The language around school grades suggests – at a very deeply entrenched level – a linear, teleological progression. It suggests (as you move from what this country calls Foundation to Intermediate to Senior Phase – and what other countries call Junior Primary to Senior Primary to Junior Secondary to Senior) that children inch “upwards” – that age brings “higher” levels. And yet, this construct is completely false.

Sure, a 5-year-old is not (usually) making complex geometric calculations or identifying iambic pentameter or doing detailed still life sketches. And we can (ideally) take for granted that the 15-year-old can read and tell the time and tell the days of the week. But I’m not sure that the one set of demands is – in a real sense for each of those children – a ‘higher’ or more accomplished set of skills than the other. I’m also not so sure that any of those skills emerge as a result of passing a successive set of graded classes.

I know, I know, it seems I’m being awfully picky about semantics here. But kids grow up with this incessant focus on what Grade they’re in. An adult will ask a child their age, followed by the question what grade are you in at school. You’re identified by your grade. Kolya is not yet 6 and his little free-range Montessori doesn’t even do grades, and he’s started asking me what grade he’s in.

When I was at school, it was fairly taboo to socialise across the grades. Very few kids did it – your close friends tended to be from the same year group, even though the random cut-offs of each year group meant that you were, at any given time, closer in age to either a bunch of people in the year behind you or a bunch in the year ahead of you. Montessori groups kids in 3-year bands, which is a bit of an improvement, but the language of grading is so entrenched (as is the obsession with counting years of age), that children are constantly looking to that numeric value.

It’s an obsession that does not stand us in particularly good stead over the long run: teenagers tend to gain increasing arrogance and self-importance as they head towards the top-of-the-heap end of the school grade hierarchy, only to be flung back into first-year obscurity when they start university, college or any other course (or disorienting displacement from the comfortable grading narrative when they enter the job market). Then, as you move further into your 20s and 30s, the number-obsessiveness turns on you; younger is better and older is worse – you get the sense that aging will make you less attractive, less interesting, less relevant, less important. We spend our lifetimes number-calibrating who we are and where we are. Silliness.

In the universe of new moms, you see this over and over again. From early on in a pregnancy, doctors cause havoc with their curves of average heights and weights and measurements. For millenia, babies were simply born. Nowadays, it’s taken as read that you need ultrasounds to determine the size of the baby, and whether “everything is ok”; that a birth is marked by a kilogram mass and a length measurement; that feeds are measurable in millilitres. Don’t get me wrong – I do see the value of modern technology, and knowing that ultrasound scanning is possible, I would find it difficult to turn it down. But at the same time, there is much we need to keep in perspective in order not to allow our very whole and rich human experience to get eclipsed by obsessive numerical valuing.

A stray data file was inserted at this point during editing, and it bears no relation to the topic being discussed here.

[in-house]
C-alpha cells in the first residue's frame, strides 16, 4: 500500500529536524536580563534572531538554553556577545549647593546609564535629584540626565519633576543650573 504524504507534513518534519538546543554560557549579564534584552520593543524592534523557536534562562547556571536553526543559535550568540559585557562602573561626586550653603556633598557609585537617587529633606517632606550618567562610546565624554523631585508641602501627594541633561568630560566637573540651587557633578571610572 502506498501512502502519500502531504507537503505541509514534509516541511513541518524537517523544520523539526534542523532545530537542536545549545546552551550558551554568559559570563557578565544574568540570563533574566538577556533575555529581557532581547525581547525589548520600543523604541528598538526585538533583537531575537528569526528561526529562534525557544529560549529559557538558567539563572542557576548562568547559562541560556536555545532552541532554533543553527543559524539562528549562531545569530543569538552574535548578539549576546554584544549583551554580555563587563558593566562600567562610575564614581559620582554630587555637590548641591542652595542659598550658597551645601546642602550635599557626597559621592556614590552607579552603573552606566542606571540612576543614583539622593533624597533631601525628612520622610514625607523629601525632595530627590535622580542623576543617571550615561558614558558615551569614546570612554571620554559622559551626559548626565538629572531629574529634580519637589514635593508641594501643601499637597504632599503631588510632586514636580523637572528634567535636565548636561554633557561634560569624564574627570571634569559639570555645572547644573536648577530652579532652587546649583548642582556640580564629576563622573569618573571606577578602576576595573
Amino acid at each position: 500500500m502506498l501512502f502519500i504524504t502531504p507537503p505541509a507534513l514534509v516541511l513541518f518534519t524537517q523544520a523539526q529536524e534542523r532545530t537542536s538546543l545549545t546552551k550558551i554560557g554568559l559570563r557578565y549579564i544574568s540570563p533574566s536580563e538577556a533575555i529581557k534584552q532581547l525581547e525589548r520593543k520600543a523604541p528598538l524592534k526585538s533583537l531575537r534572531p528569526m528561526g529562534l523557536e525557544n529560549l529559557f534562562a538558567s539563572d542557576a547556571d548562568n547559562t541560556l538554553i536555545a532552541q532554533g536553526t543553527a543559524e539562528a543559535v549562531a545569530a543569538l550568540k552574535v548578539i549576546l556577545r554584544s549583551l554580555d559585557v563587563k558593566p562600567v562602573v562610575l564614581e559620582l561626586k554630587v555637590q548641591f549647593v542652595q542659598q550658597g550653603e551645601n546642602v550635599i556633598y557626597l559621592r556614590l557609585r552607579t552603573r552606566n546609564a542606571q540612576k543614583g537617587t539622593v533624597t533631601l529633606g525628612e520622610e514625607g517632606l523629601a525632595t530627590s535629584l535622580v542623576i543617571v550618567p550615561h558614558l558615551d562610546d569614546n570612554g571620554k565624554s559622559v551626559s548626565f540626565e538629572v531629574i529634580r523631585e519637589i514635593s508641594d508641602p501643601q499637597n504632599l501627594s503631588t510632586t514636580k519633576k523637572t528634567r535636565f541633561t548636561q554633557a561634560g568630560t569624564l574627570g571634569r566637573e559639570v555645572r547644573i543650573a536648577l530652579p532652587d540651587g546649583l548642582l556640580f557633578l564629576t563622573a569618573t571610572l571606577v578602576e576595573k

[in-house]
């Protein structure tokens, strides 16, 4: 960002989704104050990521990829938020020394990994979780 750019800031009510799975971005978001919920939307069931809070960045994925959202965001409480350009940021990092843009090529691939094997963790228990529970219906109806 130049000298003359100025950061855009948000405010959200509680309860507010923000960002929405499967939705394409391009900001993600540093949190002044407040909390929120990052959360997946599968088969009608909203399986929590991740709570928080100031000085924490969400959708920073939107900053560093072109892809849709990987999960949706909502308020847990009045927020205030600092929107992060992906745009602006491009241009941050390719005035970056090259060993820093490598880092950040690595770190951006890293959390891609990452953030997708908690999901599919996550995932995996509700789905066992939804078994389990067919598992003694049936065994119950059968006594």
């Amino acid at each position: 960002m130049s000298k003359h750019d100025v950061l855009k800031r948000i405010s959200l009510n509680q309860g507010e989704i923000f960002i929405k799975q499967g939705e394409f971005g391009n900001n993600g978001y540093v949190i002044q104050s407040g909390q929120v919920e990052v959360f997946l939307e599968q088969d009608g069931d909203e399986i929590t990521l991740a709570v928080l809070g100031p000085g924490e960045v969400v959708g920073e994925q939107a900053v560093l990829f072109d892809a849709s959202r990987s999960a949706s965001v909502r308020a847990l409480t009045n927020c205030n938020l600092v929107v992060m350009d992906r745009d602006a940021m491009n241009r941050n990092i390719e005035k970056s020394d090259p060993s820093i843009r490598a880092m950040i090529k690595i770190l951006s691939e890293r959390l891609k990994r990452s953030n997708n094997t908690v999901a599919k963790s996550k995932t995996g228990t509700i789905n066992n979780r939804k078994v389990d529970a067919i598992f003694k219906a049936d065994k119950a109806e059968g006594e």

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Words of inspiration and encouragement

I’ve been reading and thinking so much about education and schooling and homeschooling and unschooling over the last couple of weeks that I feel my head might explode. Thank goodness for the broad international community online, or I would feel almost entirely alone out here with all these not-very-popular ideas.

It always helps to hear that there are others that have walked this path and examined some of these ideas too. So, in case you are feeling alone, here are some quotations of inspiration and encouragement:

“It is hard not to feel that there must be something very wrong with much of what we do in school, if we feel the need to worry so much about what many people call ‘motivation’. A child has no stronger desire than to make sense of the world, to move freely in it, to do the things that he sees bigger people doing.”
― John Holt

“It is not the teacher’s proper task to be constantly testing and checking the understanding of the learner. That’s the learner’s task, and only the learner can do it. The teacher’s job is to answer questions when learners ask them, or to try to help learners understand better when they ask for that help.”
― John Holt, How Children Fail

“Thank goodness my education was neglected.”
― Beatrix Potter

“Once upon a time, all children were homeschooled. They were not sent away from home each day to a place just for children but lived, learned, worked, and played in the real world, alongside adults and other children of all ages.”
― Rachel Gathercole, The Well-Adjusted Child: The Social Benefits of Homeschooling

“To confuse compulsory schooling with equal educational opportunity is like confusing organized religion with spirituality. One does not necessarily lead to the other. Schooling confuses teaching with learning, grade advancement with education, a diploma with competence, and fluency with the ability to say something new.”
― Wendy Priesnitz

“Too often we give children answers to remember rather than problems to solve.”
― Roger Lewin

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Read this book.

Unsurprising admission: School didn’t do it for me.

I didn’t enjoy school. Every single day of it, walking into the gates felt like walking into a prison of sorts, and every single day, walking out felt like a return to freedom. The freedom was somewhat tainted by an associated burden: the burden of creating the impression that everything was fine at school, that I was happy, that I had friends, that I was OK.